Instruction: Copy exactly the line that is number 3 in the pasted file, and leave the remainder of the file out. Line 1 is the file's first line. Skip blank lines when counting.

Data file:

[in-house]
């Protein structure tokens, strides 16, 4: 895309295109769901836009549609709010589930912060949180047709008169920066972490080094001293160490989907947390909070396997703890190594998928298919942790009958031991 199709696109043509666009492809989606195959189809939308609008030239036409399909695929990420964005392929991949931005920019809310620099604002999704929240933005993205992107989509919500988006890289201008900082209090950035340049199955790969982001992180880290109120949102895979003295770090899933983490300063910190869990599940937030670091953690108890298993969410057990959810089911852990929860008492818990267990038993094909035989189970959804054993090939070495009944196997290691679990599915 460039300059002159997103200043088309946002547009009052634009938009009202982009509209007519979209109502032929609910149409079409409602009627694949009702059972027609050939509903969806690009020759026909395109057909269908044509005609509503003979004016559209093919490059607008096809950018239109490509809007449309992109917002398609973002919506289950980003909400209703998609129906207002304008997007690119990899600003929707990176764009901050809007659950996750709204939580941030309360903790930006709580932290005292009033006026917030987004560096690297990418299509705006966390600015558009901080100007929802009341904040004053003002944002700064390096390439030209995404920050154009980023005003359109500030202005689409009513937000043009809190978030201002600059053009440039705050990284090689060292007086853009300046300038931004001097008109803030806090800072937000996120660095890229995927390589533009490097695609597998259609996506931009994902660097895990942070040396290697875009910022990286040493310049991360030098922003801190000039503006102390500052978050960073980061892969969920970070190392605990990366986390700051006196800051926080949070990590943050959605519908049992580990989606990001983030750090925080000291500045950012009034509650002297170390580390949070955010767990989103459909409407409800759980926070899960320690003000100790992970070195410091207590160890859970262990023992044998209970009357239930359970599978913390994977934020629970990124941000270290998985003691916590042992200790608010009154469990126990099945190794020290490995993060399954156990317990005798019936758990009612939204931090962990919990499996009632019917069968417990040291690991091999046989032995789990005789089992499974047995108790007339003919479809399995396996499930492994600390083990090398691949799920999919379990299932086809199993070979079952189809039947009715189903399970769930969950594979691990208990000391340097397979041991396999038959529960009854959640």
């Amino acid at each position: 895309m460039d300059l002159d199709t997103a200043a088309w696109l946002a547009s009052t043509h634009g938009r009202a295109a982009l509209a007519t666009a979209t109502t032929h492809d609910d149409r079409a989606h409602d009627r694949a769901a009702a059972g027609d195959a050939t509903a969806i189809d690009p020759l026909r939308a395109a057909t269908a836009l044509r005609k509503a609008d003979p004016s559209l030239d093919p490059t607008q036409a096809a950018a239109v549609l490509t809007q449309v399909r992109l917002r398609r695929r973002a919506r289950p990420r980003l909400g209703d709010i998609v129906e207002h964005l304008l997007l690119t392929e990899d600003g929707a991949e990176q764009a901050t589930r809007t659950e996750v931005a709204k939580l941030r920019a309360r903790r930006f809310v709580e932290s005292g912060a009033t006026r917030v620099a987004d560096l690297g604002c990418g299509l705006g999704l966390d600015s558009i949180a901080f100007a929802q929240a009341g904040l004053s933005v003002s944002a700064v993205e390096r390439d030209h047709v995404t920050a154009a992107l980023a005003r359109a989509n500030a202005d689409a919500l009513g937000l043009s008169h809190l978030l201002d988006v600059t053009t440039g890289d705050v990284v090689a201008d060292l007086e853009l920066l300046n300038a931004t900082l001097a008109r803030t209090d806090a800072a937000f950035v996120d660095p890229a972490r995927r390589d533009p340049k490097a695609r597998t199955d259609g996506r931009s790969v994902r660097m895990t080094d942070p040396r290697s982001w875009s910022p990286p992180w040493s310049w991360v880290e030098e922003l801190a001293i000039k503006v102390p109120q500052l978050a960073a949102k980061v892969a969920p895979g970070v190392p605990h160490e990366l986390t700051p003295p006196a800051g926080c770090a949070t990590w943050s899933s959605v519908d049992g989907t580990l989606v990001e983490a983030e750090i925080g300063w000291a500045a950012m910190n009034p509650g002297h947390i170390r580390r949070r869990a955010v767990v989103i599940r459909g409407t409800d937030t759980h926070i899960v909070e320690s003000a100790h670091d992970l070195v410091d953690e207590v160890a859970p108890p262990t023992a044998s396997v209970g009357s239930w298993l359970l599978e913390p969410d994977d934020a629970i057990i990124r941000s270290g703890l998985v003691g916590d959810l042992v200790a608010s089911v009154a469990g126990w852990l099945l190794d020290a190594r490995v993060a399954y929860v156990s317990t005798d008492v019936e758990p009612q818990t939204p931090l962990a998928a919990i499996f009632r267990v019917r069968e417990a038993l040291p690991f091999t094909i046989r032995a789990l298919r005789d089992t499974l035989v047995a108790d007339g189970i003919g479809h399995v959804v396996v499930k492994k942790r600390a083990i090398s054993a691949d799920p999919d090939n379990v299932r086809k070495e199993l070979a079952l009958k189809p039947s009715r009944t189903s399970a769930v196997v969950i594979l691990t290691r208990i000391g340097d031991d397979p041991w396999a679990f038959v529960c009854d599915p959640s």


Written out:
């Amino acid at each position: 895309m460039d300059l002159d199709t997103a200043a088309w696109l946002a547009s009052t043509h634009g938009r009202a295109a982009l509209a007519t666009a979209t109502t032929h492809d609910d149409r079409a989606h409602d009627r694949a769901a009702a059972g027609d195959a050939t509903a969806i189809d690009p020759l026909r939308a395109a057909t269908a836009l044509r005609k509503a609008d003979p004016s559209l030239d093919p490059t607008q036409a096809a950018a239109v549609l490509t809007q449309v399909r992109l917002r398609r695929r973002a919506r289950p990420r980003l909400g209703d709010i998609v129906e207002h964005l304008l997007l690119t392929e990899d600003g929707a991949e990176q764009a901050t589930r809007t659950e996750v931005a709204k939580l941030r920019a309360r903790r930006f809310v709580e932290s005292g912060a009033t006026r917030v620099a987004d560096l690297g604002c990418g299509l705006g999704l966390d600015s558009i949180a901080f100007a929802q929240a009341g904040l004053s933005v003002s944002a700064v993205e390096r390439d030209h047709v995404t920050a154009a992107l980023a005003r359109a989509n500030a202005d689409a919500l009513g937000l043009s008169h809190l978030l201002d988006v600059t053009t440039g890289d705050v990284v090689a201008d060292l007086e853009l920066l300046n300038a931004t900082l001097a008109r803030t209090d806090a800072a937000f950035v996120d660095p890229a972490r995927r390589d533009p340049k490097a695609r597998t199955d259609g996506r931009s790969v994902r660097m895990t080094d942070p040396r290697s982001w875009s910022p990286p992180w040493s310049w991360v880290e030098e922003l801190a001293i000039k503006v102390p109120q500052l978050a960073a949102k980061v892969a969920p895979g970070v190392p605990h160490e990366l986390t700051p003295p006196a800051g926080c770090a949070t990590w943050s899933s959605v519908d049992g989907t580990l989606v990001e983490a983030e750090i925080g300063w000291a500045a950012m910190n009034p509650g002297h947390i170390r580390r949070r869990a955010v767990v989103i599940r459909g409407t409800d937030t759980h926070i899960v909070e320690s003000a100790h670091d992970l070195v410091d953690e207590v160890a859970p108890p262990t023992a044998s396997v209970g009357s239930w298993l359970l599978e913390p969410d994977d934020a629970i057990i990124r941000s270290g703890l998985v003691g916590d959810l042992v200790a608010s089911v009154a469990g126990w852990l099945l190794d020290a190594r490995v993060a399954y929860v156990s317990t005798d008492v019936e758990p009612q818990t939204p931090l962990a998928a919990i499996f009632r267990v019917r069968e417990a038993l040291p690991f091999t094909i046989r032995a789990l298919r005789d089992t499974l035989v047995a108790d007339g189970i003919g479809h399995v959804v396996v499930k492994k942790r600390a083990i090398s054993a691949d799920p999919d090939n379990v299932r086809k070495e199993l070979a079952l009958k189809p039947s009715r009944t189903s399970a769930v196997v969950i594979l691990t290691r208990i000391g340097d031991d397979p041991w396999a679990f038959v529960c009854d599915p959640s």